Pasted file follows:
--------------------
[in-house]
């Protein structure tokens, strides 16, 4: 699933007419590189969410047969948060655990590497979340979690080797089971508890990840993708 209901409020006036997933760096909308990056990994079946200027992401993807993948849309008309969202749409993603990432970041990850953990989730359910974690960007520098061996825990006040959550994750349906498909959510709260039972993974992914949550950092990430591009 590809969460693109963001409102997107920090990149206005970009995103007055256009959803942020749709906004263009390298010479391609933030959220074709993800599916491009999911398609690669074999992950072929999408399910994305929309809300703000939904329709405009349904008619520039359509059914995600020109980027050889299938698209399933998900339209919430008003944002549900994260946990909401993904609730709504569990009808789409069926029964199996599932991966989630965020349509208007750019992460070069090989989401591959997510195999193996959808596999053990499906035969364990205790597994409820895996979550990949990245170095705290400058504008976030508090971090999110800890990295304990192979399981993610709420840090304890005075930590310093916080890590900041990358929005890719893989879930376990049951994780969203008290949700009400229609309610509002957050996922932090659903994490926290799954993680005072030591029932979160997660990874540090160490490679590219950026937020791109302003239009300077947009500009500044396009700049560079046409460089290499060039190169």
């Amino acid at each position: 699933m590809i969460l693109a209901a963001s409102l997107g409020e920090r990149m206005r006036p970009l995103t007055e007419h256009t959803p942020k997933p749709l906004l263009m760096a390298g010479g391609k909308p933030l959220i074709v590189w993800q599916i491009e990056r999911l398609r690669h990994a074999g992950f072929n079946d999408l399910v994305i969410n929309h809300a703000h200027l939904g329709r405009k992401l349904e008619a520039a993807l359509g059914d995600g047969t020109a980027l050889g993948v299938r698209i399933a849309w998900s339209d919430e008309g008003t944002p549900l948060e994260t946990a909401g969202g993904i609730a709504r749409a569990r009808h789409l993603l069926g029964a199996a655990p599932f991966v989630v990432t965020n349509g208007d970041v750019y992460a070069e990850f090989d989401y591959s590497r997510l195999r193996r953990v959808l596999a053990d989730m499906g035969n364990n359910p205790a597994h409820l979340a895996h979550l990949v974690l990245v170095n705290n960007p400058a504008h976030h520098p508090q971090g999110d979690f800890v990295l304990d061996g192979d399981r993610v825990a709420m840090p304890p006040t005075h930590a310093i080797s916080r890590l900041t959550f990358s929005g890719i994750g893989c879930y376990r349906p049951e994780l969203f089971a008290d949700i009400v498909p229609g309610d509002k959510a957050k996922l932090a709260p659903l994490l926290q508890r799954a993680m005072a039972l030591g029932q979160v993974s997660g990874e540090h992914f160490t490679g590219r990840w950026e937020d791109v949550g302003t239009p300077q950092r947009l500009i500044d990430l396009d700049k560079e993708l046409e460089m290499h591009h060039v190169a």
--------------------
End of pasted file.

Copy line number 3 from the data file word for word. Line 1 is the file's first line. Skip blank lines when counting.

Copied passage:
């Amino acid at each position: 699933m590809i969460l693109a209901a963001s409102l997107g409020e920090r990149m206005r006036p970009l995103t007055e007419h256009t959803p942020k997933p749709l906004l263009m760096a390298g010479g391609k909308p933030l959220i074709v590189w993800q599916i491009e990056r999911l398609r690669h990994a074999g992950f072929n079946d999408l399910v994305i969410n929309h809300a703000h200027l939904g329709r405009k992401l349904e008619a520039a993807l359509g059914d995600g047969t020109a980027l050889g993948v299938r698209i399933a849309w998900s339209d919430e008309g008003t944002p549900l948060e994260t946990a909401g969202g993904i609730a709504r749409a569990r009808h789409l993603l069926g029964a199996a655990p599932f991966v989630v990432t965020n349509g208007d970041v750019y992460a070069e990850f090989d989401y591959s590497r997510l195999r193996r953990v959808l596999a053990d989730m499906g035969n364990n359910p205790a597994h409820l979340a895996h979550l990949v974690l990245v170095n705290n960007p400058a504008h976030h520098p508090q971090g999110d979690f800890v990295l304990d061996g192979d399981r993610v825990a709420m840090p304890p006040t005075h930590a310093i080797s916080r890590l900041t959550f990358s929005g890719i994750g893989c879930y376990r349906p049951e994780l969203f089971a008290d949700i009400v498909p229609g309610d509002k959510a957050k996922l932090a709260p659903l994490l926290q508890r799954a993680m005072a039972l030591g029932q979160v993974s997660g990874e540090h992914f160490t490679g590219r990840w950026e937020d791109v949550g302003t239009p300077q950092r947009l500009i500044d990430l396009d700049k560079e993708l046409e460089m290499h591009h060039v190169a």